Travels in Spain: Málaga

We left Gijón on April 1st, almost exactly 11 months after arriving, and while leaving is certainly bittersweet (we met some wonderful people and had many great experiences), we are excited to do some more traveling around Spain and elsewhere. Our next trip takes us to the autonomous community of Andalusia in south Spain. Andalusia is what most people, especially my fellow Americans, think of when they think of Spain. It is an altogether different feel than North Spain and Asturias, more tropical, more friendly, more touristy, and more sunny. We will spend the first week in the coastal city of Málaga, and our apartment rental is located in the middle of Old Town.

Old Town is near the Cathedral of Málaga, which towers over the narrow streets and tan and yellow buildings. At the time we arrived, there had been major rain storms which brought with them Sahara desert sand and covered everything from the streets and buildings to cars with a light layer of sand. I am unsure at present if we will visit the inside of the Cathedral, as, after our recent trips to Burgos and San Sebastian, we visited a lot of churches, and one can become “churched-out” as it were. Still, I was able to take some pictures from the outside of the church.

Our second day we ate at a hip and colorful gastropub on one of the narrow streets in Old Town, which was quite good and not packed (we were the only diners at the time), which made it a good respite from the hustle and bustle of the streets just outside of the restaurant. After we walked toward the port, which itself is grand but not memorable (and, most recently living in Long Beach, California, where the port is the second largest on the West Coast, makes us very familiar with ports).

The walk was more peaceful (and quiet) as we moved away from Old Town, toward the Jardín de la Abadía, which possessed wide walking paths, a couple of man-made small lakes, open green spaces with people taking in the sun on a cool and sunny day. We stopped at a bench to take it all in, before walking along the paseo maritimo next to the Playa de Huelin, which was a gray sand beach with people playing volleyball and other walking along the beach.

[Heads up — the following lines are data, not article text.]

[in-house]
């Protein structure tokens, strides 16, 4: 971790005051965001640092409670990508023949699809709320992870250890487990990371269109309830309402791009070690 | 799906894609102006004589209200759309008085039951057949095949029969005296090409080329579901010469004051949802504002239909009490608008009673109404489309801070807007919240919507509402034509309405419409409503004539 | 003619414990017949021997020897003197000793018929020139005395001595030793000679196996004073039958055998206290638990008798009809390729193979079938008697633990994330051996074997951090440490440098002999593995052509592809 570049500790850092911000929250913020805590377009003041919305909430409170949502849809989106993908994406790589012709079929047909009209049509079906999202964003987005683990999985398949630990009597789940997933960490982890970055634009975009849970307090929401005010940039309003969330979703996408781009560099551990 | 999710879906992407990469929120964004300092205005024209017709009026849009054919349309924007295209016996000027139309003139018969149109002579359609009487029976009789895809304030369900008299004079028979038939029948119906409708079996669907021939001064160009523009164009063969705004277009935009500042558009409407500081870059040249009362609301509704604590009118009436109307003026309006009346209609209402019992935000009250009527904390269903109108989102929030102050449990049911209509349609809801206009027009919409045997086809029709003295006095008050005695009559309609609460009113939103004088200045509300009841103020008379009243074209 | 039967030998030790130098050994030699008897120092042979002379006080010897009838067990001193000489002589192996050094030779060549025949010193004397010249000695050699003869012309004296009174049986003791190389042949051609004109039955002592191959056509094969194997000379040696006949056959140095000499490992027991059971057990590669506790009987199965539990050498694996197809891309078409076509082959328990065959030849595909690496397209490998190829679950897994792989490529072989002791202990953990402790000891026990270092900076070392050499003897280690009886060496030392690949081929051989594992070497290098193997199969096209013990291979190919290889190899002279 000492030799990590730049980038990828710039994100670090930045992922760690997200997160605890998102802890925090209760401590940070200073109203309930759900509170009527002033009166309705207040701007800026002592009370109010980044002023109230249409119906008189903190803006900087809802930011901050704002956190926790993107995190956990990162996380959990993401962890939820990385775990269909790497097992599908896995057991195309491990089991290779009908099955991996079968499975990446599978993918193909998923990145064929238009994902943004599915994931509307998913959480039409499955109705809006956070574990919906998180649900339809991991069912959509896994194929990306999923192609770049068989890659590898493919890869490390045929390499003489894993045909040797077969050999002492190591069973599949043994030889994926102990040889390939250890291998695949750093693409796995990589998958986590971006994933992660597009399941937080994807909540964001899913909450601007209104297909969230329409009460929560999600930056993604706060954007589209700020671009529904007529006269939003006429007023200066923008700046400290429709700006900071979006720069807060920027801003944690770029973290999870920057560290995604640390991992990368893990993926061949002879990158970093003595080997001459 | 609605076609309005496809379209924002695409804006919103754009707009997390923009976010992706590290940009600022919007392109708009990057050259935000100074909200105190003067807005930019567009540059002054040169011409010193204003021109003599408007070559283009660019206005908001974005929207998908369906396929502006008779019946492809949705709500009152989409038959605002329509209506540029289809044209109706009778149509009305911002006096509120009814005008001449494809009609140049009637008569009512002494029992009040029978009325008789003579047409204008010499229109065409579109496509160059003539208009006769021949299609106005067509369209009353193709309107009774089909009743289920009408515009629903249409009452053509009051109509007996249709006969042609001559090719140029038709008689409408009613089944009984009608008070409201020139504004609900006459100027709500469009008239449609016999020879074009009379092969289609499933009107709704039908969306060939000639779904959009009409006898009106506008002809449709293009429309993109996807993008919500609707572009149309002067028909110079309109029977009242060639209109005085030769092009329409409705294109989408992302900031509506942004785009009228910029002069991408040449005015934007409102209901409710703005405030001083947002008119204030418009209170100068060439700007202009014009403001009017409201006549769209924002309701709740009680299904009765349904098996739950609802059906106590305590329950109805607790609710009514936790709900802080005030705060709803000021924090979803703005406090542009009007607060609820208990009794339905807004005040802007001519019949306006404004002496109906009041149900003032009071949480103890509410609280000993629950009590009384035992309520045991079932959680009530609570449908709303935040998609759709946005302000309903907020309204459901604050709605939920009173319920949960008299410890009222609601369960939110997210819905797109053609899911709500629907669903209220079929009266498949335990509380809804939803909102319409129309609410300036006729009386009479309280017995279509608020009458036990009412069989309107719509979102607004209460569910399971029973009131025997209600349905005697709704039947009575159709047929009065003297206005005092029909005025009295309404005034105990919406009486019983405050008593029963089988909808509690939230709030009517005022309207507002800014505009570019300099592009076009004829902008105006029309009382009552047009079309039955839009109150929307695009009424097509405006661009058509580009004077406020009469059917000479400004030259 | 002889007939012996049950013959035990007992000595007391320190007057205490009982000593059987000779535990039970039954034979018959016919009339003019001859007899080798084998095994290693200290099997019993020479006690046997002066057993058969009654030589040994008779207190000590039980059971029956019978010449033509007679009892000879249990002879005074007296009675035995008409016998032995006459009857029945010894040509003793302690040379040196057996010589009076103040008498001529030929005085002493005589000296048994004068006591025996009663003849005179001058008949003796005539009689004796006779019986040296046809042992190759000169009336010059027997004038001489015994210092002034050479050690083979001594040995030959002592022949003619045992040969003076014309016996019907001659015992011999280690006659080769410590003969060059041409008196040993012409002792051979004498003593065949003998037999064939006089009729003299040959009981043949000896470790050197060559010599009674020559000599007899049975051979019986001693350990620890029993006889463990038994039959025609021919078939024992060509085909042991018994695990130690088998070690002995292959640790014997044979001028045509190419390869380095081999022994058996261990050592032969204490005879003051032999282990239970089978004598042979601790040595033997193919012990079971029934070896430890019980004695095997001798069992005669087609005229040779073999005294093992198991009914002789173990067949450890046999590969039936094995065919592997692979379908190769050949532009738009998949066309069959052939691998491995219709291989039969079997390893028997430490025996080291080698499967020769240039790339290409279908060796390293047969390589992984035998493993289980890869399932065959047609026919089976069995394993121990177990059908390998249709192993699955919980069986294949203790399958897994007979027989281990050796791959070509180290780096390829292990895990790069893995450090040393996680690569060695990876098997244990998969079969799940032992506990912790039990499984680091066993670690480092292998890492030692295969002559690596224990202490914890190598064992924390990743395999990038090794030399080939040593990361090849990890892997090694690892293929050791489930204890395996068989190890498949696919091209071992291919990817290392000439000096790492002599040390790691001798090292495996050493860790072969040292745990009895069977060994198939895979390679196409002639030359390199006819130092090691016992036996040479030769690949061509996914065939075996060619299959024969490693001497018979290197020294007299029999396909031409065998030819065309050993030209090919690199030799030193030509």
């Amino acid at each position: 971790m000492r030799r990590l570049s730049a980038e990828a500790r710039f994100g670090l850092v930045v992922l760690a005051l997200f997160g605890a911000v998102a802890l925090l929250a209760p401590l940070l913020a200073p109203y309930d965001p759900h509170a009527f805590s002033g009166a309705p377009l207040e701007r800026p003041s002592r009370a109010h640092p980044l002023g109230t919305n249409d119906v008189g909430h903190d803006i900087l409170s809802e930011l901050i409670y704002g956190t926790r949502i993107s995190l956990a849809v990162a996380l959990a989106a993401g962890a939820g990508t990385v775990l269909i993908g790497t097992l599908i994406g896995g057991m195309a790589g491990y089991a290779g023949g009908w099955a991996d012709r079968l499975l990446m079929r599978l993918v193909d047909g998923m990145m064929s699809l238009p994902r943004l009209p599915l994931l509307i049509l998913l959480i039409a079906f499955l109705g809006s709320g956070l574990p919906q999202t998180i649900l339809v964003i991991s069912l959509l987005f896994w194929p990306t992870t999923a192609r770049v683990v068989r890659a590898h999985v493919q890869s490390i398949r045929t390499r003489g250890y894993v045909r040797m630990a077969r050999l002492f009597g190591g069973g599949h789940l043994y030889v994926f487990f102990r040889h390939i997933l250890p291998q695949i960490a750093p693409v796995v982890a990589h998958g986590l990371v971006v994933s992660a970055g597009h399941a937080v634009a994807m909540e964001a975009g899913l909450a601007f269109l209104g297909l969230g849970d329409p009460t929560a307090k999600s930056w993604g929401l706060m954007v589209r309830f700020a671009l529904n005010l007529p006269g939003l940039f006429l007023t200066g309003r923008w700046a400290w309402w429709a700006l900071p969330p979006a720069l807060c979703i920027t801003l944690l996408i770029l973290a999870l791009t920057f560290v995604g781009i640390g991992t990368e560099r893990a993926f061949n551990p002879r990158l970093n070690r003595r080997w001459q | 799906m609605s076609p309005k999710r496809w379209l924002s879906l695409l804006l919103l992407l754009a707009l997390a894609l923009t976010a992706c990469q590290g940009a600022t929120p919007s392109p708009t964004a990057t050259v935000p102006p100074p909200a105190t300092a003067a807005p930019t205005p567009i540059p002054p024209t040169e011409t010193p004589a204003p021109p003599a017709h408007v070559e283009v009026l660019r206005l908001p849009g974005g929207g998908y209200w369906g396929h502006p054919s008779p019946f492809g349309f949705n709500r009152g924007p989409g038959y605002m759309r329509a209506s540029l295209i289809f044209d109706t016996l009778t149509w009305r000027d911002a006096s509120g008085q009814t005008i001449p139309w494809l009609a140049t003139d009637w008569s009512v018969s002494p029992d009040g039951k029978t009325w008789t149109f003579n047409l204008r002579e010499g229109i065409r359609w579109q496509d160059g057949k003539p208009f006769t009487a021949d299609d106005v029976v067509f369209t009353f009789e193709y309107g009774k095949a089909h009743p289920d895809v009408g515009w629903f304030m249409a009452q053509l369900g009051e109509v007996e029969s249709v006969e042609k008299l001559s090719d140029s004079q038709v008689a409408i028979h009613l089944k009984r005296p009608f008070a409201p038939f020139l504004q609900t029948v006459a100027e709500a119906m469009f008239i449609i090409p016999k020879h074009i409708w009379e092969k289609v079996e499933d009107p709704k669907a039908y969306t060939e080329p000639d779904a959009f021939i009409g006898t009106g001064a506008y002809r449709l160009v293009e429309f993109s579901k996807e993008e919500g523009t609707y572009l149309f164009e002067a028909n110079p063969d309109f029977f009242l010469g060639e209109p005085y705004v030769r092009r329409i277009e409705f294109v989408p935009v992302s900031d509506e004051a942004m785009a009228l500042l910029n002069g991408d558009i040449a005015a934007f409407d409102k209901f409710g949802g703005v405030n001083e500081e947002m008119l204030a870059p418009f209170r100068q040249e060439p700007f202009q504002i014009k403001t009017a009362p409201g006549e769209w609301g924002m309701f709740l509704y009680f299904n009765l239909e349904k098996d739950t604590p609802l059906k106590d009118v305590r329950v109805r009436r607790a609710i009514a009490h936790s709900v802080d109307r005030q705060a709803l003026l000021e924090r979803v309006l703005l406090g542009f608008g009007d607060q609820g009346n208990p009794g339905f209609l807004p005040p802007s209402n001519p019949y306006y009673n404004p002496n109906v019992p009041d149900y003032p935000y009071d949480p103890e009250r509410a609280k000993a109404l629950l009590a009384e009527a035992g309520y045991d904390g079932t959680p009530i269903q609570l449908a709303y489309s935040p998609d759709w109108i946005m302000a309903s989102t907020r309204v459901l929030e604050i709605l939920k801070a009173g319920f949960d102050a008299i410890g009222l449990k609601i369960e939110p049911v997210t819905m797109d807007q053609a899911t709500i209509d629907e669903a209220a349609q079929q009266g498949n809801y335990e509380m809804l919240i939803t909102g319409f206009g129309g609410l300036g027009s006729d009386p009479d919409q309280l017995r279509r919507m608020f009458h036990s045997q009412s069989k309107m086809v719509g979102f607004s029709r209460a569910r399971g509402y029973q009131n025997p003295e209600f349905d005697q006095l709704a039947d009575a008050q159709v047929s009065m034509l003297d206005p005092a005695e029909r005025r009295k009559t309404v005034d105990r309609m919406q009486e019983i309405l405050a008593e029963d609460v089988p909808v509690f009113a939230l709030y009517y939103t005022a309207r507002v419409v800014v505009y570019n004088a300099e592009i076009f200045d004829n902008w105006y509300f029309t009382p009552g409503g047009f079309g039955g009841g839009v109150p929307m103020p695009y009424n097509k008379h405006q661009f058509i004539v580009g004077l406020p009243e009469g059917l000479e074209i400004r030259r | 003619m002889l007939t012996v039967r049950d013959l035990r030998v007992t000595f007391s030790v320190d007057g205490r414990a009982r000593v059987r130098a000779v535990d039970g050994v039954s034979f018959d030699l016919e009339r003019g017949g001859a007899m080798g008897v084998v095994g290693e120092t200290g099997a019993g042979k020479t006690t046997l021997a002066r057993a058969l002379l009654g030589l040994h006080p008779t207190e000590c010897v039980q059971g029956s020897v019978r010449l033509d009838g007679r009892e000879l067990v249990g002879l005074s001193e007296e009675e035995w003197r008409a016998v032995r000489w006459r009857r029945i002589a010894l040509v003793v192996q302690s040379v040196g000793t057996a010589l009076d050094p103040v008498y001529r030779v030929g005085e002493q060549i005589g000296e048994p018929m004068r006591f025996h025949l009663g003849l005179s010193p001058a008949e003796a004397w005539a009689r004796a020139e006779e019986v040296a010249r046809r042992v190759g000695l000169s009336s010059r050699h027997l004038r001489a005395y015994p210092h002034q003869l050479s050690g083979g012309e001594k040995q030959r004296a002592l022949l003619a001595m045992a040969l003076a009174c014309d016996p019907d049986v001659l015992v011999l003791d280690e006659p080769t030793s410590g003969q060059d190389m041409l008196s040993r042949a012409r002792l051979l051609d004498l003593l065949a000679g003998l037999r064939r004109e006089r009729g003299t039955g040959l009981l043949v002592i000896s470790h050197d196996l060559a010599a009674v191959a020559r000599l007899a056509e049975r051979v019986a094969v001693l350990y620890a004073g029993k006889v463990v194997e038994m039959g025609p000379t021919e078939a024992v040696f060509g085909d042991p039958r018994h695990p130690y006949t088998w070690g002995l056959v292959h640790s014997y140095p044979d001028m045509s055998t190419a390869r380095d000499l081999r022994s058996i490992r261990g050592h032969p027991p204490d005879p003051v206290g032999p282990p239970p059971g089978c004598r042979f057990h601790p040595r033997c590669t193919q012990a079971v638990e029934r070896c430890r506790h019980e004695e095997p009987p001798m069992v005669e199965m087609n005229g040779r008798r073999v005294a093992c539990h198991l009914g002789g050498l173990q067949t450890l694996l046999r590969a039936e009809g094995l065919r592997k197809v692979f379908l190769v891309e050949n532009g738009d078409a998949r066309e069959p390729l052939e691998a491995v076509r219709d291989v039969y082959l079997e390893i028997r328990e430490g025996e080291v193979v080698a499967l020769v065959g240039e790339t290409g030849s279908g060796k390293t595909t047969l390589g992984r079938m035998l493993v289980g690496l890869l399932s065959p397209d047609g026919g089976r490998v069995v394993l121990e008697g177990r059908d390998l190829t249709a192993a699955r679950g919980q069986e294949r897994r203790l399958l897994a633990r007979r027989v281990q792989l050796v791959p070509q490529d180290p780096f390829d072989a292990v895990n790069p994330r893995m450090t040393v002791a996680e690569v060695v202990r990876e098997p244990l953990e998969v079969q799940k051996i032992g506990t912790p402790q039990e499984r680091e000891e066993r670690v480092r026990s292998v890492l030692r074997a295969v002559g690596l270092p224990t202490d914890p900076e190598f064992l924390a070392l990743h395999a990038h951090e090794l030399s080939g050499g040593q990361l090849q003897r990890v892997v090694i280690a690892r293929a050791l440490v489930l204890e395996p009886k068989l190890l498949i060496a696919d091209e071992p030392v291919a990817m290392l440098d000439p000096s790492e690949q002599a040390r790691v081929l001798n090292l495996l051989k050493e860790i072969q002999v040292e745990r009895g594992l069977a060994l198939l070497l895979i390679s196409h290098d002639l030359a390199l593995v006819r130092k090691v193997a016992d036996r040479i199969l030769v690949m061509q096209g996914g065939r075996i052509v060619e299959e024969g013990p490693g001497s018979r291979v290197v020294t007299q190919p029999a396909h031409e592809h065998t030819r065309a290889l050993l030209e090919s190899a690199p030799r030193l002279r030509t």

Our apartment hosts were kind enough to tell us a great many things about Málaga; a bunch of good restaurants and tapas bars, which are the best beaches to visit, and that there are a great many museums that can be found around town, but not so large that it takes more than an hour to visit. So we made a list of five places we wanted to visit in our week here, and decided to visit as we could. It is nice to have enough time to enjoy the city and beaches without needing to rush to check off a list of places to visit before leaving.

Wall paintings behind the CAC Málaga

Our next stop was the CAC (Contemporary Art Center) Málaga, which has five, white walled rooms with high ceilings and various contemporary art. The entry is free, and well worth visiting; it takes about thirty minutes to an hour to visit. For Americans there is a painting by famous American artists Andy Warhol and Jean-Michel Basquiat; there are also a great amount of Contemporary paintings done by Spanish artists; along with installations and sculptures. For me, as paintings are my favorite art style, it was quite impressive what contemporary artists can still do with oil on canvas. Below are some of my favorites.

Angeles Agrela "Lucia y sus trenzas"
Angeles Agrela “Lucia y sus trenzas”